How To Protect Your Brand From Facebook Bullies

What's the best way to handle defamatory posts on Facebook?

What should you do when someone posts nasty things on your brand’s page?

Some advise that you never, ever delete negative posts because that might motivate the poster to write their complaints elsewhere — the complainer could also come right back and post on your own wall that you deleted the previous posting.

Dealing with a defamatory post is not that black and white — it is important to note there are no absolutes in social media because you are dealing with human behavior, which is unpredictable.

That said, we support brand transparency, but as social media managers we must make a judgment call based on the brands we represent. What is acceptable on the Facebook page of the HBO show Entourage might not be suitable for a nonprofit such as the American Red Cross.

We advise clients to treat this scenario much like a face-to-face exchange. If someone is yelling, screaming or accusing you of lying in front of a room full of your friends, you would undoubtedly remove that person from the room or confront the bully. We recommend the same course of action for social media.

Although you generally shouldn’t make a habit of removing posts, if they become defamatory, we recommend removing them to avoid giving online bullies the attention they so desire.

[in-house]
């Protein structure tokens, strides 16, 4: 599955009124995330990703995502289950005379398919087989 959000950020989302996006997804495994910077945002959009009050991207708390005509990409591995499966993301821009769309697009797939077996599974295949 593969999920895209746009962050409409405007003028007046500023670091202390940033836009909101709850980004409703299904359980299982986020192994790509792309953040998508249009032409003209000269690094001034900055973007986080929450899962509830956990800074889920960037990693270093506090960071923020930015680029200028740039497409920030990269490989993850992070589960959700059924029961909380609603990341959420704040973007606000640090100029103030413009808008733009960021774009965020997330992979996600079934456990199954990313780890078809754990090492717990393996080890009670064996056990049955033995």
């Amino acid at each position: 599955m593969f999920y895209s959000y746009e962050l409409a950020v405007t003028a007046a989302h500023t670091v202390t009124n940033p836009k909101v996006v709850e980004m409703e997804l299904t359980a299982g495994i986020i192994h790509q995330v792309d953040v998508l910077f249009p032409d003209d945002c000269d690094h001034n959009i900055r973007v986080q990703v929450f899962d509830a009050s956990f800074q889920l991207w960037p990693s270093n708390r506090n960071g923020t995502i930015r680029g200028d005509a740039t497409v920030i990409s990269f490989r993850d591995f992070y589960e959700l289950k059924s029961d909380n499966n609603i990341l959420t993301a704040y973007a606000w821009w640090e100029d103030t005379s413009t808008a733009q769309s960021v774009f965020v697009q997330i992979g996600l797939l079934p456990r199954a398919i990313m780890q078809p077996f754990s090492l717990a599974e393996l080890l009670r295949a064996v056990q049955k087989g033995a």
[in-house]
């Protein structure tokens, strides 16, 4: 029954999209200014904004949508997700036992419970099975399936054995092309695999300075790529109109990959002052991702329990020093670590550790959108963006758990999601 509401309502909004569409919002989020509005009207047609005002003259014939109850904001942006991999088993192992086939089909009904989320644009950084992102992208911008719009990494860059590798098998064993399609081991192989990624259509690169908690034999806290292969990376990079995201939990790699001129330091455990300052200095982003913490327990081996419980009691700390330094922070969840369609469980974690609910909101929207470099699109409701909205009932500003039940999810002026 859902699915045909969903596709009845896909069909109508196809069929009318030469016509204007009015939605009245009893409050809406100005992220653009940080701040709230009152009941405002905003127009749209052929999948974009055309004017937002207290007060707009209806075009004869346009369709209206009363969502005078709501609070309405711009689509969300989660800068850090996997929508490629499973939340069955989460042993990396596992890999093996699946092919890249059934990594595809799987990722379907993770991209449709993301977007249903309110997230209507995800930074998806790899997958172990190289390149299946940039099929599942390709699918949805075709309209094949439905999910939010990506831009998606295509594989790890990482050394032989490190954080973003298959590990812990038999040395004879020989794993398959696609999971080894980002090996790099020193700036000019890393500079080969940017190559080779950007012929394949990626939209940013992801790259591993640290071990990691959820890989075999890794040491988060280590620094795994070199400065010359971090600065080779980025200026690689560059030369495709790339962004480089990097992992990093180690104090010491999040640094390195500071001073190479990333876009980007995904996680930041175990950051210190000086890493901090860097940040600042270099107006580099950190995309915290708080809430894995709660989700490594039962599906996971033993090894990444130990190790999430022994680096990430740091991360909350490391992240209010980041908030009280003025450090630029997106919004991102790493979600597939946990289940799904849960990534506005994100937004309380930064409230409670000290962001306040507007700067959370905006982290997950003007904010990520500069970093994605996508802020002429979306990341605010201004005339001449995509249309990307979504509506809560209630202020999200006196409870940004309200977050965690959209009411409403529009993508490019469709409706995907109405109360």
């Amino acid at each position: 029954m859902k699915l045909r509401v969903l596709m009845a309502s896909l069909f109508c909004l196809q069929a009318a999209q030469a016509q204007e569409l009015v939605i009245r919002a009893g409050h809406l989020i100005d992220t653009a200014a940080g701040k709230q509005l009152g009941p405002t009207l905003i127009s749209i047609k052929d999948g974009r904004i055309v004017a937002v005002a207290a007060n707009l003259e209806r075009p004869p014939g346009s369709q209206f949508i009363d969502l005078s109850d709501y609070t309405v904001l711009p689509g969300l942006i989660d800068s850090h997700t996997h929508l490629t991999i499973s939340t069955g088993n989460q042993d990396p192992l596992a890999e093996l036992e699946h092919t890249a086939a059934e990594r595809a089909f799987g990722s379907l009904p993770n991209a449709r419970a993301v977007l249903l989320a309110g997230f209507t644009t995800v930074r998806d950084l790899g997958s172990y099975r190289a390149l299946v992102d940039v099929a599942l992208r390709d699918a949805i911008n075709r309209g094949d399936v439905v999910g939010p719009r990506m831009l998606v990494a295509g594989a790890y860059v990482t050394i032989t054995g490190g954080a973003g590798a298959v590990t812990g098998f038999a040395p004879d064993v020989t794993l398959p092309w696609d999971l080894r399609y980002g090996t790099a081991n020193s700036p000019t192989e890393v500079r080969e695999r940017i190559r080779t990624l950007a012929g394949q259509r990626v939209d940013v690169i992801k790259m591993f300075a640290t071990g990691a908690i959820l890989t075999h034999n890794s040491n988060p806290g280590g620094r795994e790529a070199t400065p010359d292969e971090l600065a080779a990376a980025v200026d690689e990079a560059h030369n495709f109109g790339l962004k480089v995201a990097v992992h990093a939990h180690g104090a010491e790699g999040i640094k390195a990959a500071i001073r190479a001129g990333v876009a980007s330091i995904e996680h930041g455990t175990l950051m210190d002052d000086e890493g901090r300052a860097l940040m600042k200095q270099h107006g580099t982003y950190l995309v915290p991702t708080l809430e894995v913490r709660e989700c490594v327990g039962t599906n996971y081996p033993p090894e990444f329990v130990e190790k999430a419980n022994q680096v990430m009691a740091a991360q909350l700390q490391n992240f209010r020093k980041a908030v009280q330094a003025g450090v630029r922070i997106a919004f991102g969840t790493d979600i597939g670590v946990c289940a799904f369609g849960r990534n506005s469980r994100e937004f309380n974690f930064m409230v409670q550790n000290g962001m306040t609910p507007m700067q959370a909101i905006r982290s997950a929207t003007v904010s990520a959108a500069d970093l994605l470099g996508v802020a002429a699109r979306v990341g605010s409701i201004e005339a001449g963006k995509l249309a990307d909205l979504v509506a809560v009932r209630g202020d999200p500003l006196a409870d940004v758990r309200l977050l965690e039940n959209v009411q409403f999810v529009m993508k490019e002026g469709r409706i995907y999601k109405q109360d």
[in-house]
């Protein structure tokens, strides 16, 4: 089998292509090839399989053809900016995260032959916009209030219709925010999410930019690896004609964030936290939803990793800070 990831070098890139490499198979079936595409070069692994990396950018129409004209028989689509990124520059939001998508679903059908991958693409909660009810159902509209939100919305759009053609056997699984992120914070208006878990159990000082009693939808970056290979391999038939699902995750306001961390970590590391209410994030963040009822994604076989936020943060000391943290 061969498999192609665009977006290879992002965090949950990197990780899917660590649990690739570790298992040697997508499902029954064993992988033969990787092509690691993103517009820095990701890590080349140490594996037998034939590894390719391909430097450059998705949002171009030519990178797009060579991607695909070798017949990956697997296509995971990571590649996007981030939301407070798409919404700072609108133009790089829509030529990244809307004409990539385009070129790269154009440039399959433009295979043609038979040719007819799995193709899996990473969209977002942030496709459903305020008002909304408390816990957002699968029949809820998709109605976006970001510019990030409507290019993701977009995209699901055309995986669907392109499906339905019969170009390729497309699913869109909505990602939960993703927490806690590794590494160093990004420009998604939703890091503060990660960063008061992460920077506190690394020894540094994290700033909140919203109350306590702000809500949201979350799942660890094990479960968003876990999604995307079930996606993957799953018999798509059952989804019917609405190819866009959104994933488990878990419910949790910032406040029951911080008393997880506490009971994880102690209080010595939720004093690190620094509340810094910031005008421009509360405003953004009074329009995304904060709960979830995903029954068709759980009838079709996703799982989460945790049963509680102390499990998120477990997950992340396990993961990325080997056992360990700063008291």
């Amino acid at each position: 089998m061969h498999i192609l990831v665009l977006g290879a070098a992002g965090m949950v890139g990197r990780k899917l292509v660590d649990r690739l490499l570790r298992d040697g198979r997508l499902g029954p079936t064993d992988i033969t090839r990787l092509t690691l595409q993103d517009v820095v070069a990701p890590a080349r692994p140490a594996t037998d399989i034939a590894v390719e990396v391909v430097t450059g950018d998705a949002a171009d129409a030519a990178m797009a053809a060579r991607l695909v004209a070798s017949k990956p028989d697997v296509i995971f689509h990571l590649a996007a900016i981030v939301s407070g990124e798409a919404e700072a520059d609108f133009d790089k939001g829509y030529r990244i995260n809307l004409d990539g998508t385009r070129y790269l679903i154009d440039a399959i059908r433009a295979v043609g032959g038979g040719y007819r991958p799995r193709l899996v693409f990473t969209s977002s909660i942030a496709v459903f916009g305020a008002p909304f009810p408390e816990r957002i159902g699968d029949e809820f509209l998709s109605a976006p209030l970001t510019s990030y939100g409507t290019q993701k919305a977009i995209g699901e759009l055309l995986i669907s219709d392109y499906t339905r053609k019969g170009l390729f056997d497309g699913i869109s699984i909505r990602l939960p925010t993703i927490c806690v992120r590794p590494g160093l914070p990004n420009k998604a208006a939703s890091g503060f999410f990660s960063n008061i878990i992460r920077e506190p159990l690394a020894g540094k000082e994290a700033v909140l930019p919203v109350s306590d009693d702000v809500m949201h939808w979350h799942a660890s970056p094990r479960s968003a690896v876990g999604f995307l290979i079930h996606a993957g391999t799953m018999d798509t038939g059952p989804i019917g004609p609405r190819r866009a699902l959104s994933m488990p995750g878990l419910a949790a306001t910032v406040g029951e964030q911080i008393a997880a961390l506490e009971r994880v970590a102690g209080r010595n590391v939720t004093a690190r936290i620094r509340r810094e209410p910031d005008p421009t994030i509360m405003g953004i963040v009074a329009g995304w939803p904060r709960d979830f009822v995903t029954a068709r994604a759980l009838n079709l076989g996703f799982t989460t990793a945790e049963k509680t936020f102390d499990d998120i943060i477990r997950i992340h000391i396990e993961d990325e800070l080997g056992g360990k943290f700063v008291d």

You might want to write up a set of house rules for your Facebook page and post it there to help others understand what is acceptable or not. Now flash backward to the days of playground nostalgia (or angst). What were mom’s tried-and-true tips for responding to bullies?

  • Keep your cool.
  • Carry your head high.
  • You are above the bully’s behavior.
  • They just want attention, so do not give it to them.
  • Save your dignity and walk away.

Not surprisingly, the same advice applies to cyber bullies on social media pages. You cannot talk sense to an irrational person, so don’t bother.

Determine which posts actually warrant a response, but do not waste your time on posts that are inappropriate, obnoxious, or defamatory. Remember the face-to-face example. If someone behaves badly, and you react calmly and logically, the bully looks bad. If your response is equally irrational or dramatic, you look just as foolish as the instigator does.

Bullies — both on the playground and on Facebook — gain strength when their victims add fuel to the fire by responding emotionally.

Keep your responses straightforward, acknowledge that you’re listening, but don’t encourage bullies by stooping to their level. You want social media to be an open forum where consumers can share feedback — so remain transparent, but keep it concise and simple.

Now, keeping calm and cool is great — but not at the expense of your brand essence on social media sites. What’s your number one advantage in the war against cyber business bullies? The delete button! At a certain point, it’s up to you to control the conversation on your page — not your audience.

As for protecting your lunch money, well, you’re on your own with that one.

Adele Cehrs is president of Epic P.R .Group.